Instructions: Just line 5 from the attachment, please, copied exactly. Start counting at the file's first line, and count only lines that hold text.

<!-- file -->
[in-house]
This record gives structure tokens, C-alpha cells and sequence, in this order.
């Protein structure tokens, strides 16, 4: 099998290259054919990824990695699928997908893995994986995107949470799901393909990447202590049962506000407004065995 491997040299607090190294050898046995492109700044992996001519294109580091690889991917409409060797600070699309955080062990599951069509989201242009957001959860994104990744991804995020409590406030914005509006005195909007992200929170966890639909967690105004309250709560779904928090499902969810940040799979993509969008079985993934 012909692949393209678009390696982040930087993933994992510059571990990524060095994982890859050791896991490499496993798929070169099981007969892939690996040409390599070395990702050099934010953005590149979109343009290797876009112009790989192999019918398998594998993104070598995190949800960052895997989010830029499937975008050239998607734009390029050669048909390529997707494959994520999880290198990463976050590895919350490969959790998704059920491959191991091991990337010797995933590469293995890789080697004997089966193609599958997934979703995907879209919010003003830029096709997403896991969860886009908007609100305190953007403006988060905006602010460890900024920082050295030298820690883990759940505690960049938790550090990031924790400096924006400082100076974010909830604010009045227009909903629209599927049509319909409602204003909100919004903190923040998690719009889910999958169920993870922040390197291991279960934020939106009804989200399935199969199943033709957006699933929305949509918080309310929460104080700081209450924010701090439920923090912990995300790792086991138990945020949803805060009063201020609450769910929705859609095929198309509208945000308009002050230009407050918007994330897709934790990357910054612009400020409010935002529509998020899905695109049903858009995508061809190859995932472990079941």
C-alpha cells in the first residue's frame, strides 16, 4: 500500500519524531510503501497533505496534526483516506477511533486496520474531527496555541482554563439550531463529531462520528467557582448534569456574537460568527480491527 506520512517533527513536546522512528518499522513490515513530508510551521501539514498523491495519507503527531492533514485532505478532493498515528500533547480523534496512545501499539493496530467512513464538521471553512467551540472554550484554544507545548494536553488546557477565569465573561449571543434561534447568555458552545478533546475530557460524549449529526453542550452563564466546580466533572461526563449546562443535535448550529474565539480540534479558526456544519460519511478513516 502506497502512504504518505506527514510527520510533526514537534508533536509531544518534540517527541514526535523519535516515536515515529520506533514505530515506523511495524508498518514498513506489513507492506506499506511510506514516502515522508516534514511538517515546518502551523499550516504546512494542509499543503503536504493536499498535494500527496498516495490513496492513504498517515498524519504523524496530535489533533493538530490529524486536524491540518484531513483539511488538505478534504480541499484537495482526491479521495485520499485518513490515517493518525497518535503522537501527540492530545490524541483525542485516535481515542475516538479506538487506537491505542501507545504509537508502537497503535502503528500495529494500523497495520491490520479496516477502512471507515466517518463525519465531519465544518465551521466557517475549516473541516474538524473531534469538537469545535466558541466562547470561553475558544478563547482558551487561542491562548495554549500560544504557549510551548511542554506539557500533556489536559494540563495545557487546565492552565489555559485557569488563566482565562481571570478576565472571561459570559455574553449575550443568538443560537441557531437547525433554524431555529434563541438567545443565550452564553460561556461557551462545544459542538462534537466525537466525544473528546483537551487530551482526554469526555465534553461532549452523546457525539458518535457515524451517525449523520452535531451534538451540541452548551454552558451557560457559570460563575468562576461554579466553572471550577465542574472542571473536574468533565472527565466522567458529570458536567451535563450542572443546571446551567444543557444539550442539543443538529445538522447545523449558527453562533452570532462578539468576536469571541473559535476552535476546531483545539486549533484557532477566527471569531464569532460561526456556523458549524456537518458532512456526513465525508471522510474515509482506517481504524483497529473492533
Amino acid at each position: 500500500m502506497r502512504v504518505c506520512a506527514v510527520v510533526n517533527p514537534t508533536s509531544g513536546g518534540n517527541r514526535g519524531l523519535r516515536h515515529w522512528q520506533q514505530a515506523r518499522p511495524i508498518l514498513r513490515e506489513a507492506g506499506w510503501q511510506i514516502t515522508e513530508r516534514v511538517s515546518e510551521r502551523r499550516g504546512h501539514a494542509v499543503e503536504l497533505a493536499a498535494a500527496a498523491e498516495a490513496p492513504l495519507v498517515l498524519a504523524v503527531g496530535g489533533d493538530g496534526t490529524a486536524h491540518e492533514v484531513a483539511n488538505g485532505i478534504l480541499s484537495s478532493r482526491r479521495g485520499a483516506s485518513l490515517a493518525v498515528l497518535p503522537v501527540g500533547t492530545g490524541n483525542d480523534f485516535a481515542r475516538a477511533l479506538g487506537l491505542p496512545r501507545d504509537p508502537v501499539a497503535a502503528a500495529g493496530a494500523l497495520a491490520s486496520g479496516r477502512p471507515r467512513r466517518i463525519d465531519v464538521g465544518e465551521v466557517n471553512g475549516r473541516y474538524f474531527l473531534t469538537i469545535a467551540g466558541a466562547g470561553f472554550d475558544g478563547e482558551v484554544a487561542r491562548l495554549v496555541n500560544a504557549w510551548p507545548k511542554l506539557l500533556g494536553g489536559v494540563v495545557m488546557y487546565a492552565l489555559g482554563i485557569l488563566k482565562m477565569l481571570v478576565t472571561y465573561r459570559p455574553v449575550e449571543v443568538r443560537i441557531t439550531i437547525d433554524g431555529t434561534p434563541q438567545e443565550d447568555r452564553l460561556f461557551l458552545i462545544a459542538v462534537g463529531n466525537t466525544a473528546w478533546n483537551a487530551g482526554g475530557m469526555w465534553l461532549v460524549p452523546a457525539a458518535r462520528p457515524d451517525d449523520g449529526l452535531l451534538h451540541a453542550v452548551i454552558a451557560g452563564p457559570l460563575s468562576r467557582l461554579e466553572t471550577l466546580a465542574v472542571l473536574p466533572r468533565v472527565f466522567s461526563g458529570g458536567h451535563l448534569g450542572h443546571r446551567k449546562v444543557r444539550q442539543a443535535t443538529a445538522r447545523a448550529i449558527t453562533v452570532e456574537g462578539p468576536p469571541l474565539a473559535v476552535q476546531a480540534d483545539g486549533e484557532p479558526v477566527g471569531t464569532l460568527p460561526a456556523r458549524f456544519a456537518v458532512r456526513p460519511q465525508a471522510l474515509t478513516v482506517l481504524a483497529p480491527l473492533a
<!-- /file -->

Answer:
Amino acid at each position: 500500500m502506497r502512504v504518505c506520512a506527514v510527520v510533526n517533527p514537534t508533536s509531544g513536546g518534540n517527541r514526535g519524531l523519535r516515536h515515529w522512528q520506533q514505530a515506523r518499522p511495524i508498518l514498513r513490515e506489513a507492506g506499506w510503501q511510506i514516502t515522508e513530508r516534514v511538517s515546518e510551521r502551523r499550516g504546512h501539514a494542509v499543503e503536504l497533505a493536499a498535494a500527496a498523491e498516495a490513496p492513504l495519507v498517515l498524519a504523524v503527531g496530535g489533533d493538530g496534526t490529524a486536524h491540518e492533514v484531513a483539511n488538505g485532505i478534504l480541499s484537495s478532493r482526491r479521495g485520499a483516506s485518513l490515517a493518525v498515528l497518535p503522537v501527540g500533547t492530545g490524541n483525542d480523534f485516535a481515542r475516538a477511533l479506538g487506537l491505542p496512545r501507545d504509537p508502537v501499539a497503535a502503528a500495529g493496530a494500523l497495520a491490520s486496520g479496516r477502512p471507515r467512513r466517518i463525519d465531519v464538521g465544518e465551521v466557517n471553512g475549516r473541516y474538524f474531527l473531534t469538537i469545535a467551540g466558541a466562547g470561553f472554550d475558544g478563547e482558551v484554544a487561542r491562548l495554549v496555541n500560544a504557549w510551548p507545548k511542554l506539557l500533556g494536553g489536559v494540563v495545557m488546557y487546565a492552565l489555559g482554563i485557569l488563566k482565562m477565569l481571570v478576565t472571561y465573561r459570559p455574553v449575550e449571543v443568538r443560537i441557531t439550531i437547525d433554524g431555529t434561534p434563541q438567545e443565550d447568555r452564553l460561556f461557551l458552545i462545544a459542538v462534537g463529531n466525537t466525544a473528546w478533546n483537551a487530551g482526554g475530557m469526555w465534553l461532549v460524549p452523546a457525539a458518535r462520528p457515524d451517525d449523520g449529526l452535531l451534538h451540541a453542550v452548551i454552558a451557560g452563564p457559570l460563575s468562576r467557582l461554579e466553572t471550577l466546580a465542574v472542571l473536574p466533572r468533565v472527565f466522567s461526563g458529570g458536567h451535563l448534569g450542572h443546571r446551567k449546562v444543557r444539550q442539543a443535535t443538529a445538522r447545523a448550529i449558527t453562533v452570532e456574537g462578539p468576536p469571541l474565539a473559535v476552535q476546531a480540534d483545539g486549533e484557532p479558526v477566527g471569531t464569532l460568527p460561526a456556523r458549524f456544519a456537518v458532512r456526513p460519511q465525508a471522510l474515509t478513516v482506517l481504524a483497529p480491527l473492533a